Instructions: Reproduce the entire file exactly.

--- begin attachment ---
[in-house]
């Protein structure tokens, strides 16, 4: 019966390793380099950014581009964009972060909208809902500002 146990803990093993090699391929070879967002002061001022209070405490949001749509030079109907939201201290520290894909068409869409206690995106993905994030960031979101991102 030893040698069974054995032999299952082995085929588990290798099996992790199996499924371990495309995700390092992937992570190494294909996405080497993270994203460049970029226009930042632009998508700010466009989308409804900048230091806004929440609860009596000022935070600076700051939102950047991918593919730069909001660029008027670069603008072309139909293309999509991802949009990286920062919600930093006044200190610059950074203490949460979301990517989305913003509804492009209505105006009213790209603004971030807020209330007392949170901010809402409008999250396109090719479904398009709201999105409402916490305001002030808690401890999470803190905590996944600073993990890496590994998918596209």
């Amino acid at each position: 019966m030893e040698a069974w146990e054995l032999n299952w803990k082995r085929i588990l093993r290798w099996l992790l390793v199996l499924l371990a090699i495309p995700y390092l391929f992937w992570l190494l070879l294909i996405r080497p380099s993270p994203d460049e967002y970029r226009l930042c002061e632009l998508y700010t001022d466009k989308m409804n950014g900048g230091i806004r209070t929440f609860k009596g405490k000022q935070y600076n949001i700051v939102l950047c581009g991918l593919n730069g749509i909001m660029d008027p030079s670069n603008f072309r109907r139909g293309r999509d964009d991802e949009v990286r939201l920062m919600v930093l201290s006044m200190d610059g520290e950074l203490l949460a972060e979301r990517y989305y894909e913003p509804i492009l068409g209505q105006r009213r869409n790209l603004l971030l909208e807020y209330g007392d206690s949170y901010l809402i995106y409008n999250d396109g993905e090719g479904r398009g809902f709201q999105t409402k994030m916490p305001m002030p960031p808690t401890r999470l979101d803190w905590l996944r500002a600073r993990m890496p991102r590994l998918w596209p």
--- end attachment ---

[in-house]
């Protein structure tokens, strides 16, 4: 019966390793380099950014581009964009972060909208809902500002 146990803990093993090699391929070879967002002061001022209070405490949001749509030079109907939201201290520290894909068409869409206690995106993905994030960031979101991102 030893040698069974054995032999299952082995085929588990290798099996992790199996499924371990495309995700390092992937992570190494294909996405080497993270994203460049970029226009930042632009998508700010466009989308409804900048230091806004929440609860009596000022935070600076700051939102950047991918593919730069909001660029008027670069603008072309139909293309999509991802949009990286920062919600930093006044200190610059950074203490949460979301990517989305913003509804492009209505105006009213790209603004971030807020209330007392949170901010809402409008999250396109090719479904398009709201999105409402916490305001002030808690401890999470803190905590996944600073993990890496590994998918596209």
């Amino acid at each position: 019966m030893e040698a069974w146990e054995l032999n299952w803990k082995r085929i588990l093993r290798w099996l992790l390793v199996l499924l371990a090699i495309p995700y390092l391929f992937w992570l190494l070879l294909i996405r080497p380099s993270p994203d460049e967002y970029r226009l930042c002061e632009l998508y700010t001022d466009k989308m409804n950014g900048g230091i806004r209070t929440f609860k009596g405490k000022q935070y600076n949001i700051v939102l950047c581009g991918l593919n730069g749509i909001m660029d008027p030079s670069n603008f072309r109907r139909g293309r999509d964009d991802e949009v990286r939201l920062m919600v930093l201290s006044m200190d610059g520290e950074l203490l949460a972060e979301r990517y989305y894909e913003p509804i492009l068409g209505q105006r009213r869409n790209l603004l971030l909208e807020y209330g007392d206690s949170y901010l809402i995106y409008n999250d396109g993905e090719g479904r398009g809902f709201q999105t409402k994030m916490p305001m002030p960031p808690t401890r999470l979101d803190w905590l996944r500002a600073r993990m890496p991102r590994l998918w596209p």